Written by Roberta Goldwater, Assistant Curator (Regimental) Charge!
This week I should have been opening our temporary exhibition, ‘The Final Push’, charting the final six weeks of World War II for two of our regiments; the 13th/18th and the 15th/19th Hussars. The opening was to coincide with the 75th anniversary of VE Day.
When putting together any exhibition I am always very conscious that it needs to follow one of the key aims of Charge!; that whilst we told the story of the regiments as a whole it’s very much the individuals whose voices should be heard. We are fortunate to have, within our archives, many diaries, letters and memoirs, both personal and official, and it’s the personal ones that often make the most interesting reading. By quoting these individuals it often creates a more vivid picture than any I can create with my text. Here a soldier reflects on the crossing of the Rhine on the 25 – 26 March 1945, a key moment in the final phase of the war for both regiments:
‘The day we prepared to move up for the crossing, we discovered that many of the Germans were still sure that they would win the war. A group of prisoners were working on a damaged railway with a German officer in charge…He said that we would be annihilated as soon as we crossed the river and we would be pushed back into the sea.’
(D Wileman 13th/18th Hussars)
The benefit of hindsight tells us the German officer was wrong. Here, another soldier sums up the constant state of uncertainty and alertness the soldiers found themselves in so close to the end of the war in Europe:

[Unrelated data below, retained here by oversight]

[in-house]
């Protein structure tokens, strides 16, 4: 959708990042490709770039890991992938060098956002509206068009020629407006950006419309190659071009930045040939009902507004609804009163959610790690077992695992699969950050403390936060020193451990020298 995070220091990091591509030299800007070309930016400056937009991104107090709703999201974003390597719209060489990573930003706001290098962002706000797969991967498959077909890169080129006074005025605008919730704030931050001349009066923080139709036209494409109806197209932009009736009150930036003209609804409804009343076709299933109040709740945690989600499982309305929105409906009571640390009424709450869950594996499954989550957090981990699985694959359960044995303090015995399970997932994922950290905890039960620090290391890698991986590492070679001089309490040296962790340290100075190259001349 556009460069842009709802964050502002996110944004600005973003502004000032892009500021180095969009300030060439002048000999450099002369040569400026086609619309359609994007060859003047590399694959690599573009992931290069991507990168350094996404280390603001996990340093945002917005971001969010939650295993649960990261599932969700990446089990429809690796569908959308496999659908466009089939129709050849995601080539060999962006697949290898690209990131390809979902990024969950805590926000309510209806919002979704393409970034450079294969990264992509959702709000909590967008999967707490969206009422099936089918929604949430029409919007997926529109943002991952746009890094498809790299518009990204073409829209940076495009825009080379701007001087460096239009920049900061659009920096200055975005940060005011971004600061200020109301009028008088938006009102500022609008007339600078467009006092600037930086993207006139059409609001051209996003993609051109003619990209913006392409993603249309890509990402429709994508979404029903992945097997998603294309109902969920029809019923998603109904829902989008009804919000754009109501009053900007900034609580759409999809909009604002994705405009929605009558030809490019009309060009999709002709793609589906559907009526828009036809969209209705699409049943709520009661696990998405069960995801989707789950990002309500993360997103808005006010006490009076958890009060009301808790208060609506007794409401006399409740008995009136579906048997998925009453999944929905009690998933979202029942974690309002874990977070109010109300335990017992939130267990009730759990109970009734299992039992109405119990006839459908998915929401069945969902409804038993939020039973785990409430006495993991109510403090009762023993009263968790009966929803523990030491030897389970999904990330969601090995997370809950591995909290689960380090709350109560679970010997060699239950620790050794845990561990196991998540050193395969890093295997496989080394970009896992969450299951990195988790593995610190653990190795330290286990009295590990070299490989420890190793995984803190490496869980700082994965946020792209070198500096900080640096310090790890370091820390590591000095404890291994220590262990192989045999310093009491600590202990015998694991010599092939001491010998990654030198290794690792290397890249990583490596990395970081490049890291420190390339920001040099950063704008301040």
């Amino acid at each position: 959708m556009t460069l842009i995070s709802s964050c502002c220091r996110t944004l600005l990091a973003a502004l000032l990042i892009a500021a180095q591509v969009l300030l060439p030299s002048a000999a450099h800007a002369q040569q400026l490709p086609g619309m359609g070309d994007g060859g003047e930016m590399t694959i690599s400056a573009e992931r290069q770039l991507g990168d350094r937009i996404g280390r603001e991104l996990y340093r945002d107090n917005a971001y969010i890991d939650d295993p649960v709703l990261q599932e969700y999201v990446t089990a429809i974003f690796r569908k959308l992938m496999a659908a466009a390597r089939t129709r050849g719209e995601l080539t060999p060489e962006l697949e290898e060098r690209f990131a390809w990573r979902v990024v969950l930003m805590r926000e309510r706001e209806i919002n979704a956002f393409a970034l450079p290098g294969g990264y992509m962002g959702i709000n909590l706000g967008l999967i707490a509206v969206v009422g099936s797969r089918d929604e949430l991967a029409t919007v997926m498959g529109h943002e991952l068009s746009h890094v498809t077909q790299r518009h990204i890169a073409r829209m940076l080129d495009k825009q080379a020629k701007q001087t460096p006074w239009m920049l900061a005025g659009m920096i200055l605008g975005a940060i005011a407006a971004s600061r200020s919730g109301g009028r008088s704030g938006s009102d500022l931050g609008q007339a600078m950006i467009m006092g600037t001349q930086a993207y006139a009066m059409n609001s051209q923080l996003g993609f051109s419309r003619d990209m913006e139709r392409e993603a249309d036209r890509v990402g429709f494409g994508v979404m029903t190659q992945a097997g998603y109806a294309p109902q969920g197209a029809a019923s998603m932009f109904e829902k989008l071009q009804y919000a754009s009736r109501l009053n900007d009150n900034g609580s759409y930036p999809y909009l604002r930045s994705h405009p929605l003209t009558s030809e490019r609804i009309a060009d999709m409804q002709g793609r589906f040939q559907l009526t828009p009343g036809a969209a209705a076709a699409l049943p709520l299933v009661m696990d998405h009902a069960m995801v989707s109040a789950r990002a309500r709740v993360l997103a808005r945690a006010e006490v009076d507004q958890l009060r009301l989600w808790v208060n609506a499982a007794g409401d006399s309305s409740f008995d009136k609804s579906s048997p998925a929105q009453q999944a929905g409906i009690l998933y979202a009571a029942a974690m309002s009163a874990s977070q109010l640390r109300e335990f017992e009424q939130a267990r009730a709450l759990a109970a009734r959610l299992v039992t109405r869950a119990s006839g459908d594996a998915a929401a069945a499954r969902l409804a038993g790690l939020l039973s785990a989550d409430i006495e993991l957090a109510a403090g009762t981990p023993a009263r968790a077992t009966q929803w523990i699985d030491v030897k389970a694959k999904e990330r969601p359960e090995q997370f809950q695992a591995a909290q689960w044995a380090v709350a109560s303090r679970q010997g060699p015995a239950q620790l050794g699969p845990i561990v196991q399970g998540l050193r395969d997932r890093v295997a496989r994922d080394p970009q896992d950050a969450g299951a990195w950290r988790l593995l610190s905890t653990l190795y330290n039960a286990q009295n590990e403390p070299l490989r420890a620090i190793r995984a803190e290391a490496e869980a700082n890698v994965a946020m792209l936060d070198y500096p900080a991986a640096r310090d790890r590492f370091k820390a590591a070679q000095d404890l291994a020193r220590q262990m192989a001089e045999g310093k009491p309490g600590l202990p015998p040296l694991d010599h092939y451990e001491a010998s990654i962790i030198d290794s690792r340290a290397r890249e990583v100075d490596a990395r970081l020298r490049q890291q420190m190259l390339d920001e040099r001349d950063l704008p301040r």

‘We moved on each day, was it going to be our last day in battle, but we still had to carry on, we came back to a part of Holland again at Hengelo then back across the border again into Germany to Nordhorn, Lingen, Cloppenburg, Delmenhorst and Bremen, we stayed in houses with the German civilians we slept on the floor of their living rooms with one eye open we were not taking any chances at this stage’.
(G. Treloar, 13th/18th Hussars)
One of our regiments, the 15th/19th Hussars, was to come across unimaginable horror when it stopped at the gates of Belsen concentration camp:
‘When we got there, there were literally hundreds of bodies in all sorts of clobber, some without any and there’s these folk pressed up against the barbed wire…they were skeletons, the skin on them…these folk were starving…their hollow cheeks, hands as thin as can be…’
(I. Forsyth, 15th/19th Hussars)
Ian Forsyth very kindly agreed to be interviewed earlier this year for our exhibition and the interview is at times horrifying, fascinating and very humbling.
One of the things that struck me when I was researching this exhibition was the contrast between the euphoric newspaper headlines and the memories of those men who served. And so, I shall end this article with the following two quotes:
‘On the evening of the 7th May 1945…Major Courage came round looking pleased, we knew it was good news, tomorrow the 8th May 1945 would see the signing of unconditional surrender by the German senior generals. This was to be known as V.E day there was some cheering at first. We the men who had done our duty throughout did not cheer but we thought about our pals who would never enjoy this moment with us, so many of them.’
Ernie Hamilton (15th/19th Hussars)
‘Having got over the excitement, and suffering from the night before feeling…I suddenly realised how silent everywhere was, all guns now standing idly by, no longer required it all seemed so unreal, when suddenly I was brought back to my senses, the silence was broken by a tiny bird singing, I realised then that I had not heard such a sound since I left England, and that tiny bird in song told me more than words that this terrible war was now truly over.’
John Brookes (13th/18th Hussars)